1
$\begingroup$

I wish to classify $\mathbb{Z}_{12} \times \mathbb{Z}_3 \times \mathbb{Z}_6/\langle(8,2,4)\rangle$ according to the fundamental theorem of finitely generated abelian groups.

We have that it is of order $72$. Based on previous help received here, I have attempted to set it up as a matrix:

$$\begin{bmatrix}12 & 3 & 6\\8&2&4\end{bmatrix}$$

But I am unable to find any logical way to set it up in Smith Normal Form that yields a group of order $72$. My bag of tools (looking at collapsing elements etc.) are nothing but pitfalls, they all yield groups of a different order.

$\endgroup$
  • $\begingroup$ One way of seeing that the group has order 72 is noticing that your original group as order 216 and the subgroup generated by (8, 2, 4) has 3 elements. $\endgroup$ – Jack Yoon Apr 23 '14 at 10:49
  • $\begingroup$ I have already established that it has $72$ elements, that is not the problem at hand. The problem is the classification itself. $\endgroup$ – Andrew Thompson Apr 23 '14 at 10:53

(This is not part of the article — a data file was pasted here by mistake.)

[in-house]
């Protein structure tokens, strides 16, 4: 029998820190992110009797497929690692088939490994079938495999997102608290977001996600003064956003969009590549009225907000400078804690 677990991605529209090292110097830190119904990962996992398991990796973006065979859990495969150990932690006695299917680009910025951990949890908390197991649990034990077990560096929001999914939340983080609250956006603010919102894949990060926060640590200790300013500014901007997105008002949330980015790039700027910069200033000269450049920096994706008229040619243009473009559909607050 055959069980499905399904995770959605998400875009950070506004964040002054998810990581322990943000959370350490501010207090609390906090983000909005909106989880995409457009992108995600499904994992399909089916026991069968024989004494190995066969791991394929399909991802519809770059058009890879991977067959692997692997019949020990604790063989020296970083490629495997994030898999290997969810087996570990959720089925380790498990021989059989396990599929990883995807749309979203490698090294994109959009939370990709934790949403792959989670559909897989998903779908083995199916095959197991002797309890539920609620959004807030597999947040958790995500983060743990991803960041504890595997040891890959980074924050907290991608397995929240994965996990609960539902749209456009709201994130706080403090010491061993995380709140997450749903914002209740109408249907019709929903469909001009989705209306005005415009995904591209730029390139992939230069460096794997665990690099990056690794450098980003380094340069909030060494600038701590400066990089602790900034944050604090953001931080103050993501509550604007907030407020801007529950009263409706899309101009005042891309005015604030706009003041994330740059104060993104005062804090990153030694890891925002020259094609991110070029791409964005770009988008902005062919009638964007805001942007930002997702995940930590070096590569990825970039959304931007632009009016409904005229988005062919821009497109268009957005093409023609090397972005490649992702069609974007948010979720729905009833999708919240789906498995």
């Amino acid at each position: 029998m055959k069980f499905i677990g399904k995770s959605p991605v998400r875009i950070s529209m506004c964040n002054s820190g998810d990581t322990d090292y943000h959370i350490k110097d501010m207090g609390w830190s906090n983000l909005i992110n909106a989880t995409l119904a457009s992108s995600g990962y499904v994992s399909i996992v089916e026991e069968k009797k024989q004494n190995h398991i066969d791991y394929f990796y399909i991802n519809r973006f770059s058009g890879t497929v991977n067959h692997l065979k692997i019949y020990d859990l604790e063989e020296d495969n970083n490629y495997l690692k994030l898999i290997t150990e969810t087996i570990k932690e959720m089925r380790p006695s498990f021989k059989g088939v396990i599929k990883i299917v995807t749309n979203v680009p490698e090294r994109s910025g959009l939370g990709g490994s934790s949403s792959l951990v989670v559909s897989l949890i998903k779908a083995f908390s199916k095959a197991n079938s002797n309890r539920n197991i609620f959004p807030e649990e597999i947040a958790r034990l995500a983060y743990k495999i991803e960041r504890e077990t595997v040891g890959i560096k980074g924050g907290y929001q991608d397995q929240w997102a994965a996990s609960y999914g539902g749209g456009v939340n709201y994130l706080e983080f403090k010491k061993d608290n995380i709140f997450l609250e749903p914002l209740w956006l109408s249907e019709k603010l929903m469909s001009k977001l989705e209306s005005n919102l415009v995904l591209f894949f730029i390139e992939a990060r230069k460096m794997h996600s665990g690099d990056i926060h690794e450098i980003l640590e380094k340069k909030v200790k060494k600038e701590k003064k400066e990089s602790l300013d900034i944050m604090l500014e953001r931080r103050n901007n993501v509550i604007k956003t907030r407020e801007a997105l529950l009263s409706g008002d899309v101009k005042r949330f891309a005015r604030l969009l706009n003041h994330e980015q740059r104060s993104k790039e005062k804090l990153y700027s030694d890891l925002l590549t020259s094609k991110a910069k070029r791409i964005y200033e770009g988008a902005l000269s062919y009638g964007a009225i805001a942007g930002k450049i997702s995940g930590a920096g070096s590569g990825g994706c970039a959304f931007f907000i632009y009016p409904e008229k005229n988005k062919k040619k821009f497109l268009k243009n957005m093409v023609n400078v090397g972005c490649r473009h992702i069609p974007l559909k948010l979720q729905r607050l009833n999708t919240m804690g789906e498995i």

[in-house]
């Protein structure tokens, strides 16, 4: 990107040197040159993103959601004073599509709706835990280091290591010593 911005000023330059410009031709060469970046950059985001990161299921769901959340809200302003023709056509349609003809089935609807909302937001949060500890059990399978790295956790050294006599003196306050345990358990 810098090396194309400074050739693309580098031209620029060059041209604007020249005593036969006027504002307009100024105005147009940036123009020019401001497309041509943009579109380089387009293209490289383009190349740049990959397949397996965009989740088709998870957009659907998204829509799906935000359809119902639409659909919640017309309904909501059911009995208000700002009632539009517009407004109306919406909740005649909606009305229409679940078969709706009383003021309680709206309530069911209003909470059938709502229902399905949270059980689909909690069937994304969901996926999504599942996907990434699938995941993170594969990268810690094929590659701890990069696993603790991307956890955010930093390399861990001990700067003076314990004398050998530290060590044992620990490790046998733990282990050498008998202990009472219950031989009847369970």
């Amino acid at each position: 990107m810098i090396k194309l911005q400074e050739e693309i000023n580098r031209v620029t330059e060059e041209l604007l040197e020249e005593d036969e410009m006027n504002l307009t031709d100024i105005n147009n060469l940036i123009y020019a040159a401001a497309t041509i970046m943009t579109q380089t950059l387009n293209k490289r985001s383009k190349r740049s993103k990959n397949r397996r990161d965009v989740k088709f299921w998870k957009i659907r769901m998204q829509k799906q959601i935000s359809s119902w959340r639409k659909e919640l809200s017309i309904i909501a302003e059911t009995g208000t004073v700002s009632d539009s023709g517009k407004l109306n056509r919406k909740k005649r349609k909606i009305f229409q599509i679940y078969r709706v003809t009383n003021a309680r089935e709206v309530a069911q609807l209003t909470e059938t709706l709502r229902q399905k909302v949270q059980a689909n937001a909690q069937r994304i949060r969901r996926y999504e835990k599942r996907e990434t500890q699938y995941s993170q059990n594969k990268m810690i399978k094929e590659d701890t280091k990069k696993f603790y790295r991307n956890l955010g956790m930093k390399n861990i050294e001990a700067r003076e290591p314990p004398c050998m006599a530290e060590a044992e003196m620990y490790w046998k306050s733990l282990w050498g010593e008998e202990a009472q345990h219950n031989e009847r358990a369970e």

3
$\begingroup$

The matrix you have obtained is actually incorrect.

$$\left(\begin{array}{cccc} 12 & 0 &0&8 \\ 0 & 3 &0&2 \\ 0 &0 &6 &4\\ \end{array}\right)$$

is in fact the matrix you want and if you do the Smith normal form of this you should get what you want.

$\endgroup$
  • 3
    $\begingroup$ It won't affect the answer, but it would agree better with the OP's notation if you used the transpose of that matrix. The point is, you are computing the structure of ${\mathbb Z}^3/\langle (12,0,0),(0,3,0),(0,0,6),(8,2,4) \rangle$. $\endgroup$ – Derek Holt Apr 23 '14 at 12:53
  • $\begingroup$ Oh, I see it so clearly now! Thanks a lot, Jack and Derek! $\endgroup$ – Andrew Thompson Apr 23 '14 at 15:16
  • $\begingroup$ Just to check that I got this correctly: we have an isomorphism to $\mathbb{Z}_4 \times \mathbb{Z}_3 \times \mathbb{Z}_6$ which is isomorphic again to $\mathbb{Z}_4 \times \mathbb{Z}_3 \times \mathbb{Z}_3 \times \mathbb{Z}_2$? $\endgroup$ – Andrew Thompson Apr 23 '14 at 16:11
  • $\begingroup$ From my memory I got $\mathbb{Z}/6\mathbb{Z} \times \mathbb{Z}/12\mathbb{Z}$ which is isomorphic to what you got. If you put it into smith normal form that's the most natural answer you should have got rather than the answer you posted. $\endgroup$ – Jack Yoon Apr 23 '14 at 20:46

Your Answer

By clicking “Post Your Answer”, you agree to our terms of service, privacy policy and cookie policy

Not the answer you're looking for? Browse other questions tagged or ask your own question.